THE LAST TYCOON Blu-Ray (119 mins., 2012, Not Rated; Well Go USA): Chow Yun-fat plays Cheng Daqi, who rises up to become a talented right-hand man to Shanghai tycoon Sammo Hung and, later, a tough gangster in his own right, in this period Hong Kong import. Well Go brings “The Last Tycoon” to Blu-Ray on September 17th featuring a Making Of featurette, DTS MA soundtrack and trailers. The 1080p transfer is solid, and the 5.1 DTS MA audio is included in Mandarin with English subtitles.

SUDDENLY Blu-Ray (90 mins., 2013; Vivendi): Remaking the Frank Sinatra ‘50s thriller may not have been a bad idea necessarily – what was a terrible decision was entrusting the material to trash director Uwe Boll. His “Suddenly” remake casts Ray Liotta as the small-town sheriff racing against the clock to prevent a Presidential assassination – but it’s a feeble, amateurish drama with Liotta taking on the likes of Michael Pare and Dominic Purcell, all of whom have seen better days. Vivendi’s Blu-Ray includes a 1080p transfer and DTS MA soundtrack of the Canadian-lensed production.

Also new from Vivendi this month are THE HAUNTING OF HELENA (88 mins., 2012, Not Rated), a barely better-than-average supernatural thriller from The Collective and Bloody Disgusting. Manuela Cacciamani’s film follows a divorced mom and her daughter who run afoul of a real Tooth Fairy after moving to southern Italy. Behind the scenes footage, cast/crew interviews, a special effects breakdown, 16:9 transfer and 5.1 Dolby Digital soundtrack are on tap in Vivendi’s DVD…The second volume from the animated SECRET MILLIONAIRES CLUB (132 mins., 2013)tries to sell kids on the benefits of learning how capitalism works – a nice switch from the usual kid video stuff I routinely view. Vivendi’s DVD includes six episodes from the series plus bonus webisodes, 16:9 transfers and stereo soundtracks.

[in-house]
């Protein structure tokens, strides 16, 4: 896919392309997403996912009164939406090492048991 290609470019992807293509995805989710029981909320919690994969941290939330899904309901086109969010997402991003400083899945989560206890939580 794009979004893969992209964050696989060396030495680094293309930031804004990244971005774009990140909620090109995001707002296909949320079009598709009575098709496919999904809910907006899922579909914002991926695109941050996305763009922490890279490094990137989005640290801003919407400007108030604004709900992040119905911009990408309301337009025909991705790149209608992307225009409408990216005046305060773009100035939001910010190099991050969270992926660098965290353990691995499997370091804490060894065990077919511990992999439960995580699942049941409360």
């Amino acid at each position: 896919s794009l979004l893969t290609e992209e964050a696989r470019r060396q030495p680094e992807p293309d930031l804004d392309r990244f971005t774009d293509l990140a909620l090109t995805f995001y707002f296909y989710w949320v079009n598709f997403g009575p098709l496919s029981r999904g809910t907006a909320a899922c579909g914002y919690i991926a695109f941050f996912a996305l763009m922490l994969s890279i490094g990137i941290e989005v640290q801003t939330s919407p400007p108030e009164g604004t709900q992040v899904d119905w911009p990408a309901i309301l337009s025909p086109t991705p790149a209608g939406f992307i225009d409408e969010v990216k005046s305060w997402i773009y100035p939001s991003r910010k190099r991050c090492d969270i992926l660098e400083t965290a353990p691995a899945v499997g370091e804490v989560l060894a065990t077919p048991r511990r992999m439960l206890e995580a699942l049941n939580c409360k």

THE CONTRACTOR DVD (87 mins., 2013, PG-13; Lionsgate): Danny Trejo stars as a contractor who isn’t all he appears to be in this thriller from director Sean Robert Olson. Lionsgate’s DVD premieres September 10th and includes behind-the-scenes interviews with Trejo and the cast, a commentary from Olson, a 16:9 widescreen transfer and 5.1 Dolby Digital soundtrack.

NEXT TIME: Shout Factory’s PSYCHO II, PSYCHO III, MYSTERY SCIENCE THEATER 3000: THE MOVIE and more! Until then, don’t forget to drop in on the official Aisle Seat Message Boards and direct any emails to our email address. Cheers everyone!


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Star Trek Into Darkness fits in with the many Star Trek examples of the writers missing the point. Not the point of what makes good Star Trek (though I would argue that to some degree), but what made Khan KHAN! When rumors started circling around of Khan being used for the villain in the second JJ movie, I was not openly against it. I thought that if they used Khan in this instance, he wouldn't be the vengeful driven madman that we know him from in The Wrath of Khan, but the charismatic yet ultimately dangerous individual with a dream of creating an empire for himself and his people. I thought it would be a cool take on an iconic adversary by portraying him in such a way that the general movie goers wouldn't expect. Well, leave it to Bob and Alex to show me otherwise because this film starts out with a vengeful driven madman Khan RIGHT OFF THE BAT. And not only a vengeful driven madman, but an inherently evil man who wants to destroy all those he deems inferior. What?